Wed | Aug 12, 2020

Petrojam prosecutions could be imminent - Creary error doesn’t invalidate Integrity Commission report, says Panton

Published:Wednesday | July 15, 2020 | 12:27 AMEdmond Campbell/Senior Staff Reporter
Craig Beresford (right), director of information and complaints at the Integrity Commission, speaks with Greg Christie (left), executive director, and retired Justice Seymour Panton, chairman, at the swearing-in of Beresford at the corruption watchdog’s
Craig Beresford (right), director of information and complaints at the Integrity Commission, speaks with Greg Christie (left), executive director, and retired Justice Seymour Panton, chairman, at the swearing-in of Beresford at the corruption watchdog’s Oxford Road offices in New Kingston on Tuesday. Beresford formerly worked alongside Christie at the now-defunct Office of the Contractor General as a senior director.

Chairman of the Integrity Commission, Seymour Panton, says that prosecutions are likely to follow from the two Petrojam reports that were tabled at the end of June in Parliament.

Asked to comment on former energy minister Andrew Wheatley’s move to seek judicial review of the Integrity Commission’s reports, Panton, a former president of the Court of Appeal, said he has “great confidence in the judiciary of Jamaica”.

According to the straight-talking Integrity Commission chairman, the judiciary knows how to “recognise whether there is sense or nonsense in a proceeding”.

“There are likely to be prosecutions to follow from the report, so people should bear that in mind,” Panton asserted.

Wheatley has sought the court’s permission to review the Integrity Commission’s recommendation that he be prosecuted for perjury.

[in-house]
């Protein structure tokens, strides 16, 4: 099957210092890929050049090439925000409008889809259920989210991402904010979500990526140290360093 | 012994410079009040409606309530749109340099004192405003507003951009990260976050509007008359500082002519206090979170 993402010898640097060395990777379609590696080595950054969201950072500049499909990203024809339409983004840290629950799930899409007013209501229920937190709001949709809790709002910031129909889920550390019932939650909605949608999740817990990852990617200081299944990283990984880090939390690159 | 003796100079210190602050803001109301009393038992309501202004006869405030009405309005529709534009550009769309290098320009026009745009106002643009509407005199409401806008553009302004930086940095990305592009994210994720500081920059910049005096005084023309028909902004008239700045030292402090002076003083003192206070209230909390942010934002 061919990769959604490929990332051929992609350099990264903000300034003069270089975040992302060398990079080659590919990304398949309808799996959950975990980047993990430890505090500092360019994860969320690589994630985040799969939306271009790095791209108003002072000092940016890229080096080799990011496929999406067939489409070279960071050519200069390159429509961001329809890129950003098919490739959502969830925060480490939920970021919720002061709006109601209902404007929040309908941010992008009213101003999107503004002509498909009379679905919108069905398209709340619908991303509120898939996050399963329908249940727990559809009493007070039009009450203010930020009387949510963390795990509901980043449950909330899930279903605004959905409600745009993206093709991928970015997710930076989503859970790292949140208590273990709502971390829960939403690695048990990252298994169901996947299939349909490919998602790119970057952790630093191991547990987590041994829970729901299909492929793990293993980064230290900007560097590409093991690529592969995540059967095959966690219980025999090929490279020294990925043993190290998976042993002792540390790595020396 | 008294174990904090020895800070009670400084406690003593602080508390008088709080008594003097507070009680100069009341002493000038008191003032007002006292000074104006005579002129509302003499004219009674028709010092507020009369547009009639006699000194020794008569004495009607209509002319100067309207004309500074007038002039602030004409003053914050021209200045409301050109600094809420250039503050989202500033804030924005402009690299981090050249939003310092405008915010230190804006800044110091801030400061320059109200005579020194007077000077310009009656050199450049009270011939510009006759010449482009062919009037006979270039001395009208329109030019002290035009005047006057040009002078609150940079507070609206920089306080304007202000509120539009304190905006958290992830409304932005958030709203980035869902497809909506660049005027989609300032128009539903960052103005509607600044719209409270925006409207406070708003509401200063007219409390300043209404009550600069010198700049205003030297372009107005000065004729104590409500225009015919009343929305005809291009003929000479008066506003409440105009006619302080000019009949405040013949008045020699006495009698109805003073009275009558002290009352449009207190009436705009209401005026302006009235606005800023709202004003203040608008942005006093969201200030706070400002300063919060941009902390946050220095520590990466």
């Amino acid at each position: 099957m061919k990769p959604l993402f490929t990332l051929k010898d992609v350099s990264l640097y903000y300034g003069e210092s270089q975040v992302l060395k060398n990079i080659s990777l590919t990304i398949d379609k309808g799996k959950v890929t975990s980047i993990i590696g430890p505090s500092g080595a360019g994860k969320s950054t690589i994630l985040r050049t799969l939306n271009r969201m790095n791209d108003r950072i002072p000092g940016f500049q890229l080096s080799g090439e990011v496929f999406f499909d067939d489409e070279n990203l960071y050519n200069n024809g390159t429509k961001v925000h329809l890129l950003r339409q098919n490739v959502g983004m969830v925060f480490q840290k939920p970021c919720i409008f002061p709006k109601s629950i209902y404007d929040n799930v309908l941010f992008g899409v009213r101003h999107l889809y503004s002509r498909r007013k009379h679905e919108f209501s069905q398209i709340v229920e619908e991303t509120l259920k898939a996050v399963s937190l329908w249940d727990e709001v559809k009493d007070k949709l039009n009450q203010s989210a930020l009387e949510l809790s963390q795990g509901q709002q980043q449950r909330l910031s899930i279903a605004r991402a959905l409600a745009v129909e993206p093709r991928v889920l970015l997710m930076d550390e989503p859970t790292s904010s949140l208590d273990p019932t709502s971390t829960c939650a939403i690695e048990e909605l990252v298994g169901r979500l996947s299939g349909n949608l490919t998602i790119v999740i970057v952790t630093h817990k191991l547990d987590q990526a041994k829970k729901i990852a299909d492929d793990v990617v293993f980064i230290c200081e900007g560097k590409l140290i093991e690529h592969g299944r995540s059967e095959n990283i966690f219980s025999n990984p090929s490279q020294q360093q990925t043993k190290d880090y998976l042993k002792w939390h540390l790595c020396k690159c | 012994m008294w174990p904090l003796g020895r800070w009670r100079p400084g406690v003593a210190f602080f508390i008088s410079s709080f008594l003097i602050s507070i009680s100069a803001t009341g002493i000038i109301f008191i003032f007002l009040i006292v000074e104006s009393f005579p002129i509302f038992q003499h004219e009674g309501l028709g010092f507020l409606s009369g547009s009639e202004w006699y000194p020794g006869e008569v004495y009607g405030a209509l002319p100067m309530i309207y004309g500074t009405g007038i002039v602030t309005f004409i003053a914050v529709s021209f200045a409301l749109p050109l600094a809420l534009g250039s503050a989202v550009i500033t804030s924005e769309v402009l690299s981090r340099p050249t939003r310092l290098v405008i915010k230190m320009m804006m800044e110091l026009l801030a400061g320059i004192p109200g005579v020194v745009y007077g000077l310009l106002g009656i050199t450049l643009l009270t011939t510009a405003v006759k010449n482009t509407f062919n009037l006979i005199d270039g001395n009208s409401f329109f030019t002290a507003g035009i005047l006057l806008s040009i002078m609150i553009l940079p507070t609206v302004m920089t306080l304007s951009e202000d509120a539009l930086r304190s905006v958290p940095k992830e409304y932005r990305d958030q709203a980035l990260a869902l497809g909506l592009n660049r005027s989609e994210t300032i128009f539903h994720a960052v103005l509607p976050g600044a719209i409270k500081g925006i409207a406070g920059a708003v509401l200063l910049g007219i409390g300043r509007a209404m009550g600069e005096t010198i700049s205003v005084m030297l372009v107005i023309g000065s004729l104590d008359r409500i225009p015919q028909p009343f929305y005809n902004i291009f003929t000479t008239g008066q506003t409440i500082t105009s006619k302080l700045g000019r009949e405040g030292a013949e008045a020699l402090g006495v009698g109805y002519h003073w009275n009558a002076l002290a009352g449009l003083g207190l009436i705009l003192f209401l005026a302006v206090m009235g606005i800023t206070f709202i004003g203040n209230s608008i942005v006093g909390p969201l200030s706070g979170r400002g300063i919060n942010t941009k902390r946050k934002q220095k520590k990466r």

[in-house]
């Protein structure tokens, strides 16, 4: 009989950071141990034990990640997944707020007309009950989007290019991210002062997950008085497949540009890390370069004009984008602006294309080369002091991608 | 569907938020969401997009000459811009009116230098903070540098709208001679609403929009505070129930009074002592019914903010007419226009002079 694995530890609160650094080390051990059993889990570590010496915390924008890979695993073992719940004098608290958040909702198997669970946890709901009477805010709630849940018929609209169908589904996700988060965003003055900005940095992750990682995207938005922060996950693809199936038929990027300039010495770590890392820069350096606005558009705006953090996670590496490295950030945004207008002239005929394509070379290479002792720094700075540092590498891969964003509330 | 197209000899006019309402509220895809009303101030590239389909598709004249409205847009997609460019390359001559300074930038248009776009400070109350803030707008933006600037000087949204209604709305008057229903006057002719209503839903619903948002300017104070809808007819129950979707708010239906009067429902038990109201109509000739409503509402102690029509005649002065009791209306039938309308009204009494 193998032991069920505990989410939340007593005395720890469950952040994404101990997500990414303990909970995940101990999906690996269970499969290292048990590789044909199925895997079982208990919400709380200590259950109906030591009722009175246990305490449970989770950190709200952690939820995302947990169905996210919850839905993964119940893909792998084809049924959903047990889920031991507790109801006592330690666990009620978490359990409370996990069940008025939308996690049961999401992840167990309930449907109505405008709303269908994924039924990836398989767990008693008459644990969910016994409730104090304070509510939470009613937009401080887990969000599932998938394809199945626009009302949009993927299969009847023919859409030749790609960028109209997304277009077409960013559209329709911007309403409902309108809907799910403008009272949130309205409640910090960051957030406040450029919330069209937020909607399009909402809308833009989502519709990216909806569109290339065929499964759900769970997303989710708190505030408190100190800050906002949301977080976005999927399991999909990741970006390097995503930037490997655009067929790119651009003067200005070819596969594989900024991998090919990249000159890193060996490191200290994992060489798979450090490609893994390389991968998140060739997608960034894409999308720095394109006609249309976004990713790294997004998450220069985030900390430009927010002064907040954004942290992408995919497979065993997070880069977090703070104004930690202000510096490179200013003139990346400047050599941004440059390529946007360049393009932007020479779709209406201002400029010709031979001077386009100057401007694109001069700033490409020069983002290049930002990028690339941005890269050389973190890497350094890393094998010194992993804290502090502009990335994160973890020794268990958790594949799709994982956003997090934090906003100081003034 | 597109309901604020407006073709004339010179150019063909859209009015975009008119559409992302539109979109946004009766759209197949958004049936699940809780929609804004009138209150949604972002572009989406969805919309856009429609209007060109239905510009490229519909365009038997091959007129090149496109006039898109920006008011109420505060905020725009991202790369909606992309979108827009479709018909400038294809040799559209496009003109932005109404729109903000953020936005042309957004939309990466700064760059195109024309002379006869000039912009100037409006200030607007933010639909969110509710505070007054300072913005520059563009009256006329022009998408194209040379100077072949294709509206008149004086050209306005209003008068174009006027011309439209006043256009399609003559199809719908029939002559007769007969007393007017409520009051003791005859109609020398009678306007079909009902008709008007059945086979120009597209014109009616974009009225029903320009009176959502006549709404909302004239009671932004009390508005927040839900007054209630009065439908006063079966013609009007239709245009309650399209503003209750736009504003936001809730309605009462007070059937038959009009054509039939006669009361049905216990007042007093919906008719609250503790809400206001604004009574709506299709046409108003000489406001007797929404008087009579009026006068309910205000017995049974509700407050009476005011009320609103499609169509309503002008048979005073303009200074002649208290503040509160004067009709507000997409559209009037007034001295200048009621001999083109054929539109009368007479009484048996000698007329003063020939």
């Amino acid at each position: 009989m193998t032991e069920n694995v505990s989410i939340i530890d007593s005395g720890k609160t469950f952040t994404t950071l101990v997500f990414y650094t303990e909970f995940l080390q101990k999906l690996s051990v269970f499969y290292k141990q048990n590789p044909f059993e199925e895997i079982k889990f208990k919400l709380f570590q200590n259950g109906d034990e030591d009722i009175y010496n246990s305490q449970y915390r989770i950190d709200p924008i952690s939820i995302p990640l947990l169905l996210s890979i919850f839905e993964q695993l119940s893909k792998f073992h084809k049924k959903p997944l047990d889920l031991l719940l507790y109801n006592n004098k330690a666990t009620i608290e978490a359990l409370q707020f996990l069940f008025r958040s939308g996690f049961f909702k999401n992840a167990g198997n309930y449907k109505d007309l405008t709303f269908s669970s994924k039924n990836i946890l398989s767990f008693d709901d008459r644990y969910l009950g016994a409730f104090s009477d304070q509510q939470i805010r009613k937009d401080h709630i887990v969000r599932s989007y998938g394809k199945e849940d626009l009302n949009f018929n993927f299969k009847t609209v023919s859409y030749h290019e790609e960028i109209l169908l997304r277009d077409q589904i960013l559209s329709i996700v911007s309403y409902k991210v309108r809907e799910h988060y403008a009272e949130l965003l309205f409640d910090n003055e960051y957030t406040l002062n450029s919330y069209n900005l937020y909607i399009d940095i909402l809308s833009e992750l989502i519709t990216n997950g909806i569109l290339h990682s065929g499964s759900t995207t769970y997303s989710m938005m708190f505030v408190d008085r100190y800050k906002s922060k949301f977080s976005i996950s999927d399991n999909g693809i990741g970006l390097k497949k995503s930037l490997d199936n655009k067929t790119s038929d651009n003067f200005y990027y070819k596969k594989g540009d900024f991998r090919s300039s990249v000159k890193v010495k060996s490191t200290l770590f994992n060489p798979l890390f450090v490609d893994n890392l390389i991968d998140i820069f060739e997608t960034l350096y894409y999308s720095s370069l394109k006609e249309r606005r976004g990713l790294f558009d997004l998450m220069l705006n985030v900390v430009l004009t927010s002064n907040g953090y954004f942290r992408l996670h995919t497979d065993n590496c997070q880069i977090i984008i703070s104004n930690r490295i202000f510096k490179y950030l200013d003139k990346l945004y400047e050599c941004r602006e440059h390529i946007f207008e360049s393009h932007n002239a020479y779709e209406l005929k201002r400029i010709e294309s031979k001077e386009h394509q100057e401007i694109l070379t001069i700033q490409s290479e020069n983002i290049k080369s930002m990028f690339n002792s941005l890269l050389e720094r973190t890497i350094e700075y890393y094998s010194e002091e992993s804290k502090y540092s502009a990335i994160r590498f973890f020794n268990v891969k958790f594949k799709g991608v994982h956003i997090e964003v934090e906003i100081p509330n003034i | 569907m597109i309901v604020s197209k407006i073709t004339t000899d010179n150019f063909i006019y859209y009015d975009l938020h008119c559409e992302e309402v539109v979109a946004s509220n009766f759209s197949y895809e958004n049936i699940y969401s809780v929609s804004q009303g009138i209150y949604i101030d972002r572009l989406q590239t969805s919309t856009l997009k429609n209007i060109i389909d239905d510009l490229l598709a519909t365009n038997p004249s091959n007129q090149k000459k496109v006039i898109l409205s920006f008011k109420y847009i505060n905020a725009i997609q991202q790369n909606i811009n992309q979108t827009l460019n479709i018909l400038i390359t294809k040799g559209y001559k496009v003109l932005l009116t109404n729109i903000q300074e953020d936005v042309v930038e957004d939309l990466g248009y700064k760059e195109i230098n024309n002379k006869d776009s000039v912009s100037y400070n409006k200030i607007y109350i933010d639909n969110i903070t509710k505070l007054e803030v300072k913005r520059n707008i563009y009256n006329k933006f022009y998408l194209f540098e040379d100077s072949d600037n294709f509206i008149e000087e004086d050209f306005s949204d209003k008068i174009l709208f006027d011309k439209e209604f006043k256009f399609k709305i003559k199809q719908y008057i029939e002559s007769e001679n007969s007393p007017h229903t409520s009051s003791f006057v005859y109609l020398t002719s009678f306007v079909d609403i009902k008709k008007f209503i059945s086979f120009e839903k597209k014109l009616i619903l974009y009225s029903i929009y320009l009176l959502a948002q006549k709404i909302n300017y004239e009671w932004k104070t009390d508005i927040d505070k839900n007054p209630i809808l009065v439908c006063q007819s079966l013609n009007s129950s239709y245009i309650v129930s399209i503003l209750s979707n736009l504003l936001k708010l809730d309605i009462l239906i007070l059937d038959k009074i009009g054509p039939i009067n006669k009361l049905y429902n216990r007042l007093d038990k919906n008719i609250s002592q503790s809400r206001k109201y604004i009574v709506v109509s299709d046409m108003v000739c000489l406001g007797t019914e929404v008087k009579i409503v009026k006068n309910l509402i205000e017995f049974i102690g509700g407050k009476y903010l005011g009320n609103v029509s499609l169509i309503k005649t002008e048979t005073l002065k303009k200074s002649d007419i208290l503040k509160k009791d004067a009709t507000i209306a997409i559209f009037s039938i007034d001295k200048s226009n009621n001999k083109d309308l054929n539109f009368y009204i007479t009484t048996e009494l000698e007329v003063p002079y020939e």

He is also challenging a claim by the anti-corruption oversight body that he was “dishonest” and “less than truthful” in his representations concerning Sophia Deer.

Deer is the principal of Homestead Primary School, which is located in the St Catherine South Central constituency for which Wheatley is the member of parliament. She also sat on several boards within the Ministry of Science, Energy and Technology when Wheatley was minister.

According to the report, Wheatley said Deer was his technical assistant, but the investigator said the former minister did not disclose that she is also the mother of his nephew.

WANTS REDRESS VIA COURT

Wheatley has denied the claim and now wants the court to quash the adverse conclusions, which they claim “were not grounded in fact nor law”.

He claims that his reputation has been brought into disrepute and that there are no alternative forms of redress as the Integrity Commission, a parliamentary body, is immune to defamation suits.

Meanwhile, Panton said that the commission tendered an apology to Richard Creary, mayor of Port Maria, for an error that was made in the Petrojam report.

“There was an error made in that it was written that the mayor was present at an interview. He was not, and so we had no problem in apologising at the first available opportunity,” said Panton.

But Creary, in an interview with The Gleaner on Tuesday, said that the damage to his reputation has already been done on account of a basic error.

“While I accept the apology, I am still of the view that this mistake should have never taken place, and to make it seem like I was present in order to enable some corrupt act, I find that disturbing,” Creary said.

However, Panton dismissed suggestions that the commission should withdraw the entire report.

“One error was made and that error has been corrected. There is no reason to withdraw the report,” he told The Gleaner.

edmond.campbell@gleanerjm.com